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Featuring hospital and health care headlines from the media and the Web.

Iowa News

North Liberty woman meets her heart donor’s family
A North Liberty woman who needed a heart transplant in 2012 met the family of the Wisconsin woman who gave her life at University of Iowa Hospitals and Clinics on Tuesday. Amber Mattheis found out she had severe hypertrophic cardiomyopathy with end-stage heart failure in 2004. Then in 2011, she was in the hospital for a test when doctors told her she needed a heart transplant. (KCRG)

Woodbury County Board approves regional mental health services agreement
The Woodbury County Board on Tuesday approved a final sharing agreement for the delivery of mental health services through the new four-county Sioux Rivers Regional Mental Health and Disability Services group. Beginning July 1, Woodbury, Plymouth, Cherokee and Sioux counties will work together in the reorganized state mental health system for low-income residents with mental, intellectual and developmental disabilities. (Sioux City Journal)

Blue Zones kicks off in Oskaloosa
The Blue Zones Project held its Oskaloosa kickoff Monday evening at the Oskaloosa High School gym. Blue Zones originated with Dan Buettner of National Geographic.  He found five areas of the world that had many people living healthy, active lives into their 100s. He interviewed those people to learn their secrets to long life. Buettner and several of his colleagues were in Oskaloosa Monday to help the local Blue Zones staff kick off their campaign to improve the community’s health and well-being. (Oskaloosa Herald)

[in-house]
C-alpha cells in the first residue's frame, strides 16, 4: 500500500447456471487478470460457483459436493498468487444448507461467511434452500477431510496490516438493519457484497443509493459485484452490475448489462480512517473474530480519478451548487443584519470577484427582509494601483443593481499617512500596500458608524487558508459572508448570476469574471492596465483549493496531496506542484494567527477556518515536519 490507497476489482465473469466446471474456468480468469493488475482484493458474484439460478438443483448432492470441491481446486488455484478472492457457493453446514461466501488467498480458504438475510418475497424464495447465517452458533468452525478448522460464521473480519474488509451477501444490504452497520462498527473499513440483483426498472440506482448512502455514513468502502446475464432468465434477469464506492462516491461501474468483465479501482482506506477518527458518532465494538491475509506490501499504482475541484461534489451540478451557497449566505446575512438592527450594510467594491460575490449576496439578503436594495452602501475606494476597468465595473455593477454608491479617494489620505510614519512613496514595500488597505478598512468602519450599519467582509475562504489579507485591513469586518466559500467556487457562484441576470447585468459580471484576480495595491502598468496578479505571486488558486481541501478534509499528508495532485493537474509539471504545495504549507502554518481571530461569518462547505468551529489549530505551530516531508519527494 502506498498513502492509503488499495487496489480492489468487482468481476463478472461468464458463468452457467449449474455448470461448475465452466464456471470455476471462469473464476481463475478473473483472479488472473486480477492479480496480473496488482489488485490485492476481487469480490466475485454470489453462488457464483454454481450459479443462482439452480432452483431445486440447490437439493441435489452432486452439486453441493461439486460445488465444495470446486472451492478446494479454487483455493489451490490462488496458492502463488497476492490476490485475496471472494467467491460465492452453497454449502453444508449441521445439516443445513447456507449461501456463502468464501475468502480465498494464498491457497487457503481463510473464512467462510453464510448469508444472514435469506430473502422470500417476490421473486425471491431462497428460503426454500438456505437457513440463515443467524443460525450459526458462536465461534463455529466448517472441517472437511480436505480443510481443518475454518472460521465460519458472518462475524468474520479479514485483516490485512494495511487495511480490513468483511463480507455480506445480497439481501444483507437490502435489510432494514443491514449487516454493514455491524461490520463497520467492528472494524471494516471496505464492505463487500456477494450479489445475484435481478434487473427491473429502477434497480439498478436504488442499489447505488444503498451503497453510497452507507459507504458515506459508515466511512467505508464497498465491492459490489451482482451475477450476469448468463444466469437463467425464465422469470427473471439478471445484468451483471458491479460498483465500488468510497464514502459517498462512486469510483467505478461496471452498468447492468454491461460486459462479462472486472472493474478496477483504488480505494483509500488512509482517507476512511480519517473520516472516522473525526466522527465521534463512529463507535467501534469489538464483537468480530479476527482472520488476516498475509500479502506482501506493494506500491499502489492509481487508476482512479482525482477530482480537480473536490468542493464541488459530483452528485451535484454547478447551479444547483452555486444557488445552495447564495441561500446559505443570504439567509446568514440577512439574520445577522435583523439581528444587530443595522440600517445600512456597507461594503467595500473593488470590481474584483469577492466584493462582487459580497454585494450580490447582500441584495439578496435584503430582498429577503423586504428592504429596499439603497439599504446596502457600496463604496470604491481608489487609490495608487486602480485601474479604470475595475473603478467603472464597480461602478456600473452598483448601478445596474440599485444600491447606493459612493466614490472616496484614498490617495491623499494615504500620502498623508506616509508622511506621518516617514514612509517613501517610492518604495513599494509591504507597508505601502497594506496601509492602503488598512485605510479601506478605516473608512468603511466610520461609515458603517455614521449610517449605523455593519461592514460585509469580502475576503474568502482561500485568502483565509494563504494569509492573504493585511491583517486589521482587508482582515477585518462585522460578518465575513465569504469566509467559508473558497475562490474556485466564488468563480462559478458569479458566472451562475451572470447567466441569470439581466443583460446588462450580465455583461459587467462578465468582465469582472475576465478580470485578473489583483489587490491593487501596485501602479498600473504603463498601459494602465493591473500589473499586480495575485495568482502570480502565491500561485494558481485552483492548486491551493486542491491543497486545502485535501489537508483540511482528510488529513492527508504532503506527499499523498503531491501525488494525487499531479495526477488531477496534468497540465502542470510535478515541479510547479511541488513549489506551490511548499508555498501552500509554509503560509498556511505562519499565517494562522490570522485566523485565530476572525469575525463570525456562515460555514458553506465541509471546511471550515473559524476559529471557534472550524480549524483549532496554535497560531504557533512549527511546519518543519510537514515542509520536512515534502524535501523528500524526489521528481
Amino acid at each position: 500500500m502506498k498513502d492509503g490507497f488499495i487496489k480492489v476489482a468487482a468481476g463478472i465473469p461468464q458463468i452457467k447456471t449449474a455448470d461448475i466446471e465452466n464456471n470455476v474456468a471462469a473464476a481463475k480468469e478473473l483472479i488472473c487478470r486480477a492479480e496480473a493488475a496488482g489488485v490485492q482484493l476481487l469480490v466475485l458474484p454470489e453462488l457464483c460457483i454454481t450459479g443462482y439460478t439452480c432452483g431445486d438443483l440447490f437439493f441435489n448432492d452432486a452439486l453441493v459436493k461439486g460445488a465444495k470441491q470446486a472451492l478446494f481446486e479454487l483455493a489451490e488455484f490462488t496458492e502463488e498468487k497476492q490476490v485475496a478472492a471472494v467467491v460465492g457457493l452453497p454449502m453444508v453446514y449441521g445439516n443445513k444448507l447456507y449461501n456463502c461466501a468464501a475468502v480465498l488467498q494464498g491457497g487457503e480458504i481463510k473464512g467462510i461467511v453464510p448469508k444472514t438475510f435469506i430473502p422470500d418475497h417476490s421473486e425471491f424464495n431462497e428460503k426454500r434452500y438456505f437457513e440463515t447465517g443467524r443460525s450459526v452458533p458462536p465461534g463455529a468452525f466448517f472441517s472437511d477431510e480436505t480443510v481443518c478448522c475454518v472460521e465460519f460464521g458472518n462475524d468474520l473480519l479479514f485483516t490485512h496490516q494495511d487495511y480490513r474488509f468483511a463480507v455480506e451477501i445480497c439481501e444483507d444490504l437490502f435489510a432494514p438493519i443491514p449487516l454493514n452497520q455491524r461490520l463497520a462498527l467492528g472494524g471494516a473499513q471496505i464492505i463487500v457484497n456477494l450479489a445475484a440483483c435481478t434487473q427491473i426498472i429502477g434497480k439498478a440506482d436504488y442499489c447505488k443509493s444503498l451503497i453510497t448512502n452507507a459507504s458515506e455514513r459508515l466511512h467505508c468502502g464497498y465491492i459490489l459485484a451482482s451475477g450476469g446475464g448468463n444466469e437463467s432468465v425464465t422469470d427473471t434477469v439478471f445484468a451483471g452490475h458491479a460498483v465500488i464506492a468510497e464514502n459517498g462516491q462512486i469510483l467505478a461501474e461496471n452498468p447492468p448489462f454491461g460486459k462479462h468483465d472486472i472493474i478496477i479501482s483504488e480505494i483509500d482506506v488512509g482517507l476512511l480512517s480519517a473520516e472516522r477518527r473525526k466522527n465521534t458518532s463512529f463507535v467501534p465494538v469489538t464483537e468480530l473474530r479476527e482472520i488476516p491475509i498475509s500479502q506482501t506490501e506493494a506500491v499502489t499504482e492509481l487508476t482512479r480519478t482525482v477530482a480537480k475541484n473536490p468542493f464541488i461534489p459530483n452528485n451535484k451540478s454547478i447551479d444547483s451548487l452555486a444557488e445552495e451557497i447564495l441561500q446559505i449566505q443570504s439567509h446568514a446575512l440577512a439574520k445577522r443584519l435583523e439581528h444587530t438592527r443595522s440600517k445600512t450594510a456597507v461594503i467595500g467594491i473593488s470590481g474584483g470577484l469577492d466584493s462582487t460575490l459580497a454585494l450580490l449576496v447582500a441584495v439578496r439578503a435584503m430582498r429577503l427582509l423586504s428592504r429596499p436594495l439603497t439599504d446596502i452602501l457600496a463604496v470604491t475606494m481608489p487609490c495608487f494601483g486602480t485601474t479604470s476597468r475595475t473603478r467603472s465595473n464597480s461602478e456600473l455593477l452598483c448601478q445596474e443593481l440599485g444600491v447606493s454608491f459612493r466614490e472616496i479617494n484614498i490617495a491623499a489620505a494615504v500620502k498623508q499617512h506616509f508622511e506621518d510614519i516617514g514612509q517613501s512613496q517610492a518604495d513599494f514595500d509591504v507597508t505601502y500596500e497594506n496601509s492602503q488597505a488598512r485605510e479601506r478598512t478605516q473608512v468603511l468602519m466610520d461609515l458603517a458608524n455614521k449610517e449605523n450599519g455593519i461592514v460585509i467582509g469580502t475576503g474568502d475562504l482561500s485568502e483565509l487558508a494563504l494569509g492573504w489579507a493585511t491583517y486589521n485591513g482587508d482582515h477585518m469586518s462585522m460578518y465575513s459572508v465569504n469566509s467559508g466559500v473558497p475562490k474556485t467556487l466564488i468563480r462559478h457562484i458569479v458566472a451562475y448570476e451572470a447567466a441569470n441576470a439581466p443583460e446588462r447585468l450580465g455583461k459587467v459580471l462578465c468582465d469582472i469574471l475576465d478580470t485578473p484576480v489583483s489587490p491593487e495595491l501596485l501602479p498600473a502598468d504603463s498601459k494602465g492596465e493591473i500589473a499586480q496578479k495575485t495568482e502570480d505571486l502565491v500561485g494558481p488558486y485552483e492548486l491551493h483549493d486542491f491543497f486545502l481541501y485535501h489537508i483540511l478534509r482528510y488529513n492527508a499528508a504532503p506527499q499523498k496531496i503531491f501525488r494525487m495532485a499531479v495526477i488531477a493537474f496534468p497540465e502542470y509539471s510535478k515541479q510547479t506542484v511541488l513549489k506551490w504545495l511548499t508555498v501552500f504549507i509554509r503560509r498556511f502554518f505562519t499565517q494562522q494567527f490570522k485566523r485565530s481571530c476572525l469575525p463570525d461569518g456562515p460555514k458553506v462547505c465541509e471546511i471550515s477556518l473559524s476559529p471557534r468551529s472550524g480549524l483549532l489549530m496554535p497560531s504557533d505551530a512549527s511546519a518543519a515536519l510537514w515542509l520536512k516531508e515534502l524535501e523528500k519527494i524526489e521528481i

National News

Is Obamacare a success? We might not know for a while
After months of focusing on how many people have or haven’t signed up for health insurance under the Affordable Care Act, we now have a rough total (7.5 million), and everyone’s keen to get to the bigger questions: How well is the law working? How many of those who signed up have paid their premiums and are actually getting coverage? How many were uninsured before they signed up? And just how big has the drop been in the number of uninsured people? (National Public Radio)

Health care reform unfinished, part 1: Hospitals take a hit
Surveys find there are 9 million fewer uninsured after the enrollment period prescribed by the Affordable Care Act. But that alone does not equal success for the Act, known as Obamacare. Hospitals have not yet realized the savings of universal health care but they’re already feeling the bite of cuts in payments. The Hospital Association of Pennsylvania embraced health care reform. Hospitals had provided billions in uncompensated care and the promise of universal coverage appealed not only to their bottom line but their values. (CBS Philadelphia)